Alaska FerryLooking back at the Columbia after getting off in Wrangell.  See what I mean about it being dwarfed by the cruise ships?

After an hour we were once again on our way toward Petersburg.

As we cruised through the channel we passed tons of little fishing shacks and little fishing communities. Even in the rain it was cool to see. There were some points during the voyage were we came so close to land that it felt like I could toss a rock and make it to shore. No wonder the huge cruise ships can’t get through.

Alaska Ferry

Alaska Ferry

Alaska Ferry

Alaska Ferry

Alaska Ferry

Alaska FerrySome of the channel markers the ferry had to navigate through.  Insane.

Alaska Ferry

Alaska Ferry

Alaska Ferry

I kept looking to see if any wildlife would show themselves. It looked like prime moose/bear country, but I think even they avoided the downpour, bummer.

After being disappointed in Wrangell I decided I wouldn’t even try to get off in Petersburg. The town is much larger than Wrangell but the rain was pounding and our stop was pretty short so I decided it just wasn’t worth it and elected to take pictures from the deck instead.

Alaska Ferry

Alaska Ferry

Alaska Ferry

Alaska Ferry

Alaska Ferry

Even though the weather for the day was disappointing I still really enjoyed the sights. I’d love to go back and cruise through there again on a day with more favorable weather, although I hear those are few and far between.

Stay tuned for day 4, the last day on the ship and the first day of my roadtrip!


Off to Alaska: The Alaska Ferry Day 2

Ah, onward to the good stuff!

Lets start off by saying the quality of sleep I got that first night (as well as most people in tents) was the pits. I don’t know what it is about night-time on ships but the wind just pounded us. I probably woke up every 20 minutes fearful that my tent was going to blow away with me in it. Thankfully it didn’t, no ones did. The gorilla tape really did do a good job, thank goodness!

Alaska FerryThe Gorilla Tape did it’s job!

Now, I have to admit, when I got up Saturday morning, I wasn’t to optimistic that we would see anything that day since we were socked in an endless expanse of dense fog.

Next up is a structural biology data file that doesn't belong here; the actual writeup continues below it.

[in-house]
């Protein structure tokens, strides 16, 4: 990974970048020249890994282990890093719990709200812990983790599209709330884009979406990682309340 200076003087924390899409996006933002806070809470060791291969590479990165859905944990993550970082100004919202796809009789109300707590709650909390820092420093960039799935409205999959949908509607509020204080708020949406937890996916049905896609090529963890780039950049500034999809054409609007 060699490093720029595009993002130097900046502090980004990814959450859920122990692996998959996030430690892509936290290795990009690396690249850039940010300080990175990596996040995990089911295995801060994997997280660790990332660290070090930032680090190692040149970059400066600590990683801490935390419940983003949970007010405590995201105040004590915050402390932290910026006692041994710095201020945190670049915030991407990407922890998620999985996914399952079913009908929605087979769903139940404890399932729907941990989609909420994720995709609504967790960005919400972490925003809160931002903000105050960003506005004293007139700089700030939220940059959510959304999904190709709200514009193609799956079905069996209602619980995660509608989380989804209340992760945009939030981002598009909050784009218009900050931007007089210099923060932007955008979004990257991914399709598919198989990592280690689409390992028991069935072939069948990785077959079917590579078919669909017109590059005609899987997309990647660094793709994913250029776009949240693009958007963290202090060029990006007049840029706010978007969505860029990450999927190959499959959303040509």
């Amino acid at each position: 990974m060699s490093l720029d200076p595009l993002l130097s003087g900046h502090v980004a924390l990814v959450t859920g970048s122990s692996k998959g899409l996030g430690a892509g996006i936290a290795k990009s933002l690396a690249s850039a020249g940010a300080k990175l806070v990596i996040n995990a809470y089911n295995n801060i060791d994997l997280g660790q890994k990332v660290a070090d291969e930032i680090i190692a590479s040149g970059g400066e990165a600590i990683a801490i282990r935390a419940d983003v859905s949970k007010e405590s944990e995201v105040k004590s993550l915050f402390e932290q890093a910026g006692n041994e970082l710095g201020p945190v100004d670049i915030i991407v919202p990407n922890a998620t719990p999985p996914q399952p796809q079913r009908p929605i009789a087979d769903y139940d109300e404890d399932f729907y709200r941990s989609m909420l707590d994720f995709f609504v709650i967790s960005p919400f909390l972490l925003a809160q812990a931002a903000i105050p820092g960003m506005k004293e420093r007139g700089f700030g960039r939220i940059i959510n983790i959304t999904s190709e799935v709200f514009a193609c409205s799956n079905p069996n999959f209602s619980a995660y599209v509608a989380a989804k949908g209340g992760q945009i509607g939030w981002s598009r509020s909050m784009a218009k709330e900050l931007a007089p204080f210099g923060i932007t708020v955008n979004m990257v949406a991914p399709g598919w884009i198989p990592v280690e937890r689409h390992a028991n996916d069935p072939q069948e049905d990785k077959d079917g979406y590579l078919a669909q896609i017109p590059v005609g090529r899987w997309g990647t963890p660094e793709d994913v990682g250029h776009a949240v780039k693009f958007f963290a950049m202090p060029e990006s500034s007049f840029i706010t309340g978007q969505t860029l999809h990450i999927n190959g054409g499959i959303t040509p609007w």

Seriously the fog was so thick at points that the captain was blowing the ships horn every 1-2 minutes (or at least it felt like it).

Alaska FerryThe weather got foggier as the morning went on.

Alaska FerryThe weather looked awful, but at least it wasn’t raining.

Since there was nothing to see I journeyed down to the forward viewing lounge, which is filled with seats similar to airplane style or what you would find on a typical ferry, found a good seat next a window (even thought I couldn’t see anything) and watched a movie on my laptop to pass the time.

About an hour later we had left the shelter of Vancouver Island and officially entered Queen Charlotte Sound. Because we were now in what was considered “open waters” the ship quickly began to rock and while I don’t normally get seasick I was feeling it so I decided to try and take a nap instead to ward off the nausea.

Alaska FerryThere was a digital map by the purser’s desk letting us know where we were at all times.

I woke up two hours later to hot sunshine hitting my tent. Sometime during my nap we had blasted through the fog layer and the weather had turned beautiful.

Not long later we were further rewarded with our first whale sighting of the trip. While they were a decent way from the ship I was able to capture some of the humpback whales acrobatics with my telephoto lens. As the day went on we spotted more and more whales, more often than not it was just the spray as they surfaced along with a little hump as they dove back down again, but a few times the whale would wave at us with its great tail.

Alaska FerryThis whale gave us a great show, jumping and playing around in the water.

Alaska FerryOther whales’ would only give us a brief glimpse.

Later on in the afternoon the captain came over the loud speakers to announce they had spotted a pod of Orcas. You’d never seen so many people jump up and head to the rails of a ship so quickly. The orcas however proved to be a little ship shy and we didn’t see them come up again until we were well past them unfortunately.

The real star of the day however was just the landscape. Oh it was so pretty. Endless fjords, islands and steep mountains diving into the deep ocean waters. Everytime I had to leave the deck to do something like eat or use the restroom I got really anxious, fearing I would miss something cool.

Alaska Ferry

Alaska Ferry

Alaska Ferry

Alaska Ferry

Alaska Ferry

Alaska FerryEvery now and again you’d catch a waterfall flowing into the ocean water.

Alaska Ferry

Alaska Ferry

We really did luck out immensely with the sun. A lot of voyages get stuck in rain the entire time, and while later on we got our fair share the day was spent cruising BC’s inside passage was so beautiful.